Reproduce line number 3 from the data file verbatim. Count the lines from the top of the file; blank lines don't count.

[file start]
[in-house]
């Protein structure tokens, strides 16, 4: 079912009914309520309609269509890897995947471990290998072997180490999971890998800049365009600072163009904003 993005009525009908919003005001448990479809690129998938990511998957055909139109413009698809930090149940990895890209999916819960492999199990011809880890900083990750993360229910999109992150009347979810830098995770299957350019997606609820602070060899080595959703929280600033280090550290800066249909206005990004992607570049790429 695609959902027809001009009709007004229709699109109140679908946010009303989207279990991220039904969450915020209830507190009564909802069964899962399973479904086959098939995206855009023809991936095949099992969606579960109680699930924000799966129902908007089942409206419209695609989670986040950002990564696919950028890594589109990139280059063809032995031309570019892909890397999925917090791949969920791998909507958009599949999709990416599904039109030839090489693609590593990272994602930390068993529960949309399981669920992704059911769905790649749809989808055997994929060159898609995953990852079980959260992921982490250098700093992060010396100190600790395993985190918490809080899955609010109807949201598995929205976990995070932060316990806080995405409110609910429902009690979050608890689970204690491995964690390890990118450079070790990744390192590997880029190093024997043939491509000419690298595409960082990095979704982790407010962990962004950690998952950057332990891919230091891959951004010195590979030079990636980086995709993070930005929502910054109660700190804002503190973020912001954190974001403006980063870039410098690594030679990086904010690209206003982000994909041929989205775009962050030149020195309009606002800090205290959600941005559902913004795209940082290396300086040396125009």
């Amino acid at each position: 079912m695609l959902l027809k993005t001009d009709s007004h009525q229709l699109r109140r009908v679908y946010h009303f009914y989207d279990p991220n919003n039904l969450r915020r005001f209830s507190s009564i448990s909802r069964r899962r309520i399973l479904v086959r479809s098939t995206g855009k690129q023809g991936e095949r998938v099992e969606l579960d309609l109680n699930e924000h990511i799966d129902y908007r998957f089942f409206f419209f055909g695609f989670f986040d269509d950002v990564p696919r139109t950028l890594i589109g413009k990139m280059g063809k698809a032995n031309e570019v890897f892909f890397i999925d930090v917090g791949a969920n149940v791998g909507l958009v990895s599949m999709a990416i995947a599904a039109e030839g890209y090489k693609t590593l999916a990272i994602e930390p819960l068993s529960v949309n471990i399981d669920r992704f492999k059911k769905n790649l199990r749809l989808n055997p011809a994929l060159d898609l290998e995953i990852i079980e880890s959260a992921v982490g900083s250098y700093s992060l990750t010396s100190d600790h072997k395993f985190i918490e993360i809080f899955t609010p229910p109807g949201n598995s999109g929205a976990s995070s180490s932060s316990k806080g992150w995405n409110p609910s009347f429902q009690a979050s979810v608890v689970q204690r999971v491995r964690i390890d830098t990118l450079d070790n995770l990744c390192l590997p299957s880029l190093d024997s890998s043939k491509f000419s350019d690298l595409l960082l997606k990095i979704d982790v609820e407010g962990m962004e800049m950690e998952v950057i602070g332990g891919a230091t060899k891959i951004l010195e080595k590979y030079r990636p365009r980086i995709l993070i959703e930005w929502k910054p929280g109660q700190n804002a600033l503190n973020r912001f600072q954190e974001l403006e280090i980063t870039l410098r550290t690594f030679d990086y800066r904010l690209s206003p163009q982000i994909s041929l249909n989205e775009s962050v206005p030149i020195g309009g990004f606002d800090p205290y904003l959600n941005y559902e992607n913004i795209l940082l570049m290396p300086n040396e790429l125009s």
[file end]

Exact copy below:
């Amino acid at each position: 079912m695609l959902l027809k993005t001009d009709s007004h009525q229709l699109r109140r009908v679908y946010h009303f009914y989207d279990p991220n919003n039904l969450r915020r005001f209830s507190s009564i448990s909802r069964r899962r309520i399973l479904v086959r479809s098939t995206g855009k690129q023809g991936e095949r998938v099992e969606l579960d309609l109680n699930e924000h990511i799966d129902y908007r998957f089942f409206f419209f055909g695609f989670f986040d269509d950002v990564p696919r139109t950028l890594i589109g413009k990139m280059g063809k698809a032995n031309e570019v890897f892909f890397i999925d930090v917090g791949a969920n149940v791998g909507l958009v990895s599949m999709a990416i995947a599904a039109e030839g890209y090489k693609t590593l999916a990272i994602e930390p819960l068993s529960v949309n471990i399981d669920r992704f492999k059911k769905n790649l199990r749809l989808n055997p011809a994929l060159d898609l290998e995953i990852i079980e880890s959260a992921v982490g900083s250098y700093s992060l990750t010396s100190d600790h072997k395993f985190i918490e993360i809080f899955t609010p229910p109807g949201n598995s999109g929205a976990s995070s180490s932060s316990k806080g992150w995405n409110p609910s009347f429902q009690a979050s979810v608890v689970q204690r999971v491995r964690i390890d830098t990118l450079d070790n995770l990744c390192l590997p299957s880029l190093d024997s890998s043939k491509f000419s350019d690298l595409l960082l997606k990095i979704d982790v609820e407010g962990m962004e800049m950690e998952v950057i602070g332990g891919a230091t060899k891959i951004l010195e080595k590979y030079r990636p365009r980086i995709l993070i959703e930005w929502k910054p929280g109660q700190n804002a600033l503190n973020r912001f600072q954190e974001l403006e280090i980063t870039l410098r550290t690594f030679d990086y800066r904010l690209s206003p163009q982000i994909s041929l249909n989205e775009s962050v206005p030149i020195g309009g990004f606002d800090p205290y904003l959600n941005y559902e992607n913004i795209l940082l570049m290396p300086n040396e790429l125009s």